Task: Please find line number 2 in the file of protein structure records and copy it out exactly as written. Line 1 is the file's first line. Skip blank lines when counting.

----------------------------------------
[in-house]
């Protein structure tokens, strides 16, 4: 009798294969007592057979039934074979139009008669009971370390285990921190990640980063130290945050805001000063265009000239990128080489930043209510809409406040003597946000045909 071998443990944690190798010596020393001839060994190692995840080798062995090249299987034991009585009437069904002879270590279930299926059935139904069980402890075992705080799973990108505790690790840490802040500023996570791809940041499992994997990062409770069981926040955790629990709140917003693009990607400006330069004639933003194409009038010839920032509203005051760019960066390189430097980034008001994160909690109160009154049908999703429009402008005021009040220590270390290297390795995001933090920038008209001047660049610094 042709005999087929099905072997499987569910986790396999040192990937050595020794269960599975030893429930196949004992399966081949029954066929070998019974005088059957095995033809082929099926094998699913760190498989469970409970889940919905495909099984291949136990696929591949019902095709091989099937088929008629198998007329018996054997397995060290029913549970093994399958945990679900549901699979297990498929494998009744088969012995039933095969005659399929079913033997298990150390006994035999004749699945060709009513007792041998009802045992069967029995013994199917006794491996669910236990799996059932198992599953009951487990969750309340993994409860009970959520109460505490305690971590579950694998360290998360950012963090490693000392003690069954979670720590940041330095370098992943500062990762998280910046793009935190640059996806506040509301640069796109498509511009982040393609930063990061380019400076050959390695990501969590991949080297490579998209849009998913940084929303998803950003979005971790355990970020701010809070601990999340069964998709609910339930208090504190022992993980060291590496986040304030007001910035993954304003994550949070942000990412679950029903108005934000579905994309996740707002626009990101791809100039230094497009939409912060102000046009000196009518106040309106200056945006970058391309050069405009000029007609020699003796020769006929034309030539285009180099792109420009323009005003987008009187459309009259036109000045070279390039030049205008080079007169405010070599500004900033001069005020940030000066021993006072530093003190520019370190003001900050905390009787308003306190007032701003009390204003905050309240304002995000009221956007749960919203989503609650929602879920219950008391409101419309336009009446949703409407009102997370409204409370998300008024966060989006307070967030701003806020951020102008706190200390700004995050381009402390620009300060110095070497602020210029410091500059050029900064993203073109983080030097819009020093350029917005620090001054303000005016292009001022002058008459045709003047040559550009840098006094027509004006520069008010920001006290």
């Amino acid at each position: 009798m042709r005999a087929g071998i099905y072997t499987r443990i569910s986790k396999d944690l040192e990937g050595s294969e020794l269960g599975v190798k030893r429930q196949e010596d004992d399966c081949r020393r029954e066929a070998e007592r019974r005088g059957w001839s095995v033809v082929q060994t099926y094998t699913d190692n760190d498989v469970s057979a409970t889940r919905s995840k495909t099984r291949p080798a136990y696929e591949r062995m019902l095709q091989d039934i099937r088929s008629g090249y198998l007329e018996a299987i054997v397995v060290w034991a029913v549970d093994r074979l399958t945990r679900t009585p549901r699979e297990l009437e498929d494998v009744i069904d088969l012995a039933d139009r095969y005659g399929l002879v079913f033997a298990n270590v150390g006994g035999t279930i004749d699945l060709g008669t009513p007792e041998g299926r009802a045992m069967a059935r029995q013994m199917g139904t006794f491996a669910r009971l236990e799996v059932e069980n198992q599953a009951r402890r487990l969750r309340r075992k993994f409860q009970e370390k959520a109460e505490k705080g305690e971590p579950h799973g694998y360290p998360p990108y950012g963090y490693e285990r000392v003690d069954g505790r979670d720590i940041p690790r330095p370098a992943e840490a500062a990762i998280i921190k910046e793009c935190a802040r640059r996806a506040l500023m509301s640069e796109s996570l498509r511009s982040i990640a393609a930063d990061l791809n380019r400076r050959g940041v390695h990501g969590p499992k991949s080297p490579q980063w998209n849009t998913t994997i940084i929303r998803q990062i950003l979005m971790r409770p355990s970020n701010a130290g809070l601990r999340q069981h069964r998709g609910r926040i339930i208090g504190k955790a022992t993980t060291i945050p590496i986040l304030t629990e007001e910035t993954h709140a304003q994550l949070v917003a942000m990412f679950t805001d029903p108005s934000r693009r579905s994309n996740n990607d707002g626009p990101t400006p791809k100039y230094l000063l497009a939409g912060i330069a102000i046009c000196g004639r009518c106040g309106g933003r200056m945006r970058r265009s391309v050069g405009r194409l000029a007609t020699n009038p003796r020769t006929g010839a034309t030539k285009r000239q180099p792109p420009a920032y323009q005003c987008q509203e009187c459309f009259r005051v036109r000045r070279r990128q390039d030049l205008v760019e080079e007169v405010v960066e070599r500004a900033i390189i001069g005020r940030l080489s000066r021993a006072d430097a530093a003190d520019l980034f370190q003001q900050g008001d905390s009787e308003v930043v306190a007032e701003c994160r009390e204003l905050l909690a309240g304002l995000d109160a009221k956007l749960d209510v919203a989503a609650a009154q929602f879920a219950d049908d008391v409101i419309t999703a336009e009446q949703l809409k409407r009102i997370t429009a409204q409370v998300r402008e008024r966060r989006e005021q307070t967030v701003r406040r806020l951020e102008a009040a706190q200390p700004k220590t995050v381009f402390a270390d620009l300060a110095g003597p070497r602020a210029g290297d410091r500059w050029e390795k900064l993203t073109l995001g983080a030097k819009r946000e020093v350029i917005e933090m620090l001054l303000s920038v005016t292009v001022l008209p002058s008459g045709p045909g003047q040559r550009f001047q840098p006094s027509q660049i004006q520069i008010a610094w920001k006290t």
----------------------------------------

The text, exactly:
């Protein structure tokens, strides 16, 4: 009798294969007592057979039934074979139009008669009971370390285990921190990640980063130290945050805001000063265009000239990128080489930043209510809409406040003597946000045909 071998443990944690190798010596020393001839060994190692995840080798062995090249299987034991009585009437069904002879270590279930299926059935139904069980402890075992705080799973990108505790690790840490802040500023996570791809940041499992994997990062409770069981926040955790629990709140917003693009990607400006330069004639933003194409009038010839920032509203005051760019960066390189430097980034008001994160909690109160009154049908999703429009402008005021009040220590270390290297390795995001933090920038008209001047660049610094 042709005999087929099905072997499987569910986790396999040192990937050595020794269960599975030893429930196949004992399966081949029954066929070998019974005088059957095995033809082929099926094998699913760190498989469970409970889940919905495909099984291949136990696929591949019902095709091989099937088929008629198998007329018996054997397995060290029913549970093994399958945990679900549901699979297990498929494998009744088969012995039933095969005659399929079913033997298990150390006994035999004749699945060709009513007792041998009802045992069967029995013994199917006794491996669910236990799996059932198992599953009951487990969750309340993994409860009970959520109460505490305690971590579950694998360290998360950012963090490693000392003690069954979670720590940041330095370098992943500062990762998280910046793009935190640059996806506040509301640069796109498509511009982040393609930063990061380019400076050959390695990501969590991949080297490579998209849009998913940084929303998803950003979005971790355990970020701010809070601990999340069964998709609910339930208090504190022992993980060291590496986040304030007001910035993954304003994550949070942000990412679950029903108005934000579905994309996740707002626009990101791809100039230094497009939409912060102000046009000196009518106040309106200056945006970058391309050069405009000029007609020699003796020769006929034309030539285009180099792109420009323009005003987008009187459309009259036109000045070279390039030049205008080079007169405010070599500004900033001069005020940030000066021993006072530093003190520019370190003001900050905390009787308003306190007032701003009390204003905050309240304002995000009221956007749960919203989503609650929602879920219950008391409101419309336009009446949703409407009102997370409204409370998300008024966060989006307070967030701003806020951020102008706190200390700004995050381009402390620009300060110095070497602020210029410091500059050029900064993203073109983080030097819009020093350029917005620090001054303000005016292009001022002058008459045709003047040559550009840098006094027509004006520069008010920001006290």